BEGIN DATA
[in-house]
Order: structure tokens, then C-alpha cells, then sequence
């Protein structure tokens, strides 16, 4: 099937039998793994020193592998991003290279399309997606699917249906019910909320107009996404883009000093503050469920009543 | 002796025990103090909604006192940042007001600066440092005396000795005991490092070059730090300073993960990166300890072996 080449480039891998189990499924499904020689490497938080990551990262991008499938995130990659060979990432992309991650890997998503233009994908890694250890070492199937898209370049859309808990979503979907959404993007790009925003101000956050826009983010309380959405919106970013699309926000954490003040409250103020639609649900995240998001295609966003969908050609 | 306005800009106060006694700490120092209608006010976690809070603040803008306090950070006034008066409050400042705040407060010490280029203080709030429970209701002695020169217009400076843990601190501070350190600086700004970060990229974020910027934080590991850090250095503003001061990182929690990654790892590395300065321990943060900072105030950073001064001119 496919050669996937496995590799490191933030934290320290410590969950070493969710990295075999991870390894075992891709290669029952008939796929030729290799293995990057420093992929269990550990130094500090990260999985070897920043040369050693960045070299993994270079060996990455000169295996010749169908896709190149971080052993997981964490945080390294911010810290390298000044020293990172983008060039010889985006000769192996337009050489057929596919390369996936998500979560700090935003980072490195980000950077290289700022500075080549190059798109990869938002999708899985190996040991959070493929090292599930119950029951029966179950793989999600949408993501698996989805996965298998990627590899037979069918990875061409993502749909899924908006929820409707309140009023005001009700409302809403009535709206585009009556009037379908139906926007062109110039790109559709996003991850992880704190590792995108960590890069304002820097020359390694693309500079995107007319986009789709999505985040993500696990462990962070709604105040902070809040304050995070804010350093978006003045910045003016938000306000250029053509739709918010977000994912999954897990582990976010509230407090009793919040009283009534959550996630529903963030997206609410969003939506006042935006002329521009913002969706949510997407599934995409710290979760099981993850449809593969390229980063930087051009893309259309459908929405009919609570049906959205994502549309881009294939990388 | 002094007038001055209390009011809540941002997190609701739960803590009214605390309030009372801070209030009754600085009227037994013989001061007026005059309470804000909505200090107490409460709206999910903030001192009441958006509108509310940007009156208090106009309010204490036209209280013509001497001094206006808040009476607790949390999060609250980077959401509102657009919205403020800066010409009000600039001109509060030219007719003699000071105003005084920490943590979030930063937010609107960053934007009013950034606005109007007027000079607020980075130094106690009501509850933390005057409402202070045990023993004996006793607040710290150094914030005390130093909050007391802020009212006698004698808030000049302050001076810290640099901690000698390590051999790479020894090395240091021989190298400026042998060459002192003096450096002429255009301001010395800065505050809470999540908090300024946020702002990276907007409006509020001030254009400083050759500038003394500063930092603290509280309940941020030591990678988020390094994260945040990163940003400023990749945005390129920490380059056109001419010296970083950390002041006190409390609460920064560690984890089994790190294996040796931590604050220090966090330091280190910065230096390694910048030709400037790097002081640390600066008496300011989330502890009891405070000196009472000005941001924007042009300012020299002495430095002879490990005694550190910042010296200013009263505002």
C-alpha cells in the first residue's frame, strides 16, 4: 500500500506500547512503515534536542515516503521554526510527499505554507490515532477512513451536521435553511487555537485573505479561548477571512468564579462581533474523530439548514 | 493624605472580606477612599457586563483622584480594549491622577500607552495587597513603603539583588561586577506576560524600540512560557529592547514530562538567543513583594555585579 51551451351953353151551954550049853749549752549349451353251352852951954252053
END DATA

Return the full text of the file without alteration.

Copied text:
[in-house]
Order: structure tokens, then C-alpha cells, then sequence
């Protein structure tokens, strides 16, 4: 099937039998793994020193592998991003290279399309997606699917249906019910909320107009996404883009000093503050469920009543 | 002796025990103090909604006192940042007001600066440092005396000795005991490092070059730090300073993960990166300890072996 080449480039891998189990499924499904020689490497938080990551990262991008499938995130990659060979990432992309991650890997998503233009994908890694250890070492199937898209370049859309808990979503979907959404993007790009925003101000956050826009983010309380959405919106970013699309926000954490003040409250103020639609649900995240998001295609966003969908050609 | 306005800009106060006694700490120092209608006010976690809070603040803008306090950070006034008066409050400042705040407060010490280029203080709030429970209701002695020169217009400076843990601190501070350190600086700004970060990229974020910027934080590991850090250095503003001061990182929690990654790892590395300065321990943060900072105030950073001064001119 496919050669996937496995590799490191933030934290320290410590969950070493969710990295075999991870390894075992891709290669029952008939796929030729290799293995990057420093992929269990550990130094500090990260999985070897920043040369050693960045070299993994270079060996990455000169295996010749169908896709190149971080052993997981964490945080390294911010810290390298000044020293990172983008060039010889985006000769192996337009050489057929596919390369996936998500979560700090935003980072490195980000950077290289700022500075080549190059798109990869938002999708899985190996040991959070493929090292599930119950029951029966179950793989999600949408993501698996989805996965298998990627590899037979069918990875061409993502749909899924908006929820409707309140009023005001009700409302809403009535709206585009009556009037379908139906926007062109110039790109559709996003991850992880704190590792995108960590890069304002820097020359390694693309500079995107007319986009789709999505985040993500696990462990962070709604105040902070809040304050995070804010350093978006003045910045003016938000306000250029053509739709918010977000994912999954897990582990976010509230407090009793919040009283009534959550996630529903963030997206609410969003939506006042935006002329521009913002969706949510997407599934995409710290979760099981993850449809593969390229980063930087051009893309259309459908929405009919609570049906959205994502549309881009294939990388 | 002094007038001055209390009011809540941002997190609701739960803590009214605390309030009372801070209030009754600085009227037994013989001061007026005059309470804000909505200090107490409460709206999910903030001192009441958006509108509310940007009156208090106009309010204490036209209280013509001497001094206006808040009476607790949390999060609250980077959401509102657009919205403020800066010409009000600039001109509060030219007719003699000071105003005084920490943590979030930063937010609107960053934007009013950034606005109007007027000079607020980075130094106690009501509850933390005057409402202070045990023993004996006793607040710290150094914030005390130093909050007391802020009212006698004698808030000049302050001076810290640099901690000698390590051999790479020894090395240091021989190298400026042998060459002192003096450096002429255009301001010395800065505050809470999540908090300024946020702002990276907007409006509020001030254009400083050759500038003394500063930092603290509280309940941020030591990678988020390094994260945040990163940003400023990749945005390129920490380059056109001419010296970083950390002041006190409390609460920064560690984890089994790190294996040796931590604050220090966090330091280190910065230096390694910048030709400037790097002081640390600066008496300011989330502890009891405070000196009472000005941001924007042009300012020299002495430095002879490990005694550190910042010296200013009263505002």
C-alpha cells in the first residue's frame, strides 16, 4: 500500500506500547512503515534536542515516503521554526510527499505554507490515532477512513451536521435553511487555537485573505479561548477571512468564579462581533474523530439548514 | 493624605472580606477612599457586563483622584480594549491622577500607552495587597513603603539583588561586577506576560524600540512560557529592547514530562538567543513583594555585579 51551451351953353151551954550049853749549752549349451353251352852951954252053